The Poland Blog Beatroot touts the activites of Russian human rights organization Memorial to remind the Russian people of one of the world's most shocking incidents of mass murder, the Katyn Forest killing of thousands of Polish officers by the Red Army. The post has generated three dozen comments, click through to read them.
The Russian NGO Memorial has pledged to pursue all legal means to get Moscow to recognize Soviet responsibility for the deaths of over 20,000 Polish [soldiers including 8,000 officers] in the Katyn massacre of 1940.
This is a turn up for the (history) books. A group of Russians are fighting to get Putin and others to face up to Soviet war crimes.And for a group of Russians to campaign on behalf of Poles is truly refreshing. Reuters (no link) reports that Director of the Memorial NGO, Arseny Roginsky, has said that, “A Russian court, specifically a Russian court, must examine all aspects of the crime of Katyn and give its verdict.”
So far, Moscow has failed to acknowledge the extent of the crime, even though the rest of the world thinks it's self evident. In November, 2005, after years of investigation, Chief Russian Military Prosecutor Alexander Savenkov announced, to Poles disbelief, that the criminal case was now closed because investigators didn’t find any evidence of genocide in the 1940 Katyn killings. And in March, 2006, Moscow informed the Polish government that they would not recognize the massacre as an act of political repression.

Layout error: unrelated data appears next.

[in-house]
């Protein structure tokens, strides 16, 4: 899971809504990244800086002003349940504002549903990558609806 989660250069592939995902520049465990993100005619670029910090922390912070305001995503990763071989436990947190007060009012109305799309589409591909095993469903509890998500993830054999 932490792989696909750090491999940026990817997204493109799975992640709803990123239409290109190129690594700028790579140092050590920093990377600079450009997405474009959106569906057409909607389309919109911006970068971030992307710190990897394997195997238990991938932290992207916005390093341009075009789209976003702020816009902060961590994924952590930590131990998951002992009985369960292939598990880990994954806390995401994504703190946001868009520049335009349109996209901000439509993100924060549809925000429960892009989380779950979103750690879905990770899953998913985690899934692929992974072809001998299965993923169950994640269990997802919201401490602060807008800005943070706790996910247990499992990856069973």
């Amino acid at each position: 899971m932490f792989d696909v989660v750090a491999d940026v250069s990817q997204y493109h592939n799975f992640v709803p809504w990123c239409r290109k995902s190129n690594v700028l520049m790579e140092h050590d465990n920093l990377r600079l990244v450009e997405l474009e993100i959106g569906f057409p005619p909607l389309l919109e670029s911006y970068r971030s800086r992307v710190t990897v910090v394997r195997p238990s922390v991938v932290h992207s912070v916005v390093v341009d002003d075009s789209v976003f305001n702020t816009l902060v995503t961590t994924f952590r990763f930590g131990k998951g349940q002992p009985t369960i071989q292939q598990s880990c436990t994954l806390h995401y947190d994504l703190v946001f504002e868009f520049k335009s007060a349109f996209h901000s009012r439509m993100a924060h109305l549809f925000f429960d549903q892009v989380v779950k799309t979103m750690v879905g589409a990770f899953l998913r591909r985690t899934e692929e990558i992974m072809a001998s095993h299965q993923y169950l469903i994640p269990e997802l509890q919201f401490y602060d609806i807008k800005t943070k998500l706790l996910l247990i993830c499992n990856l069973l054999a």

In April and May 1940, the Soviet secret police (NKVD) executed over 20,000 Polish officers and policemen imprisoned in camps Kozyelsk, Ostashkov and Starobelsk as well as Poles imprisoned in the Western regions of Belarus and Ukraine. When the Nazis found evidence of the massacre they blamed the Soviets. The Soviets blamed the Nazis. But it soon became evident that, this time, the Nazis were right. In 1990, Moscow finally acknowledged that NKVD officers did commit the crime, but claimed it was not a 'political crime'. But a memo sent by Stalin refered to the Polish prisoners as 'counter-revolutionaries', and ordered his, by then, usual remidy to get rid of the problem.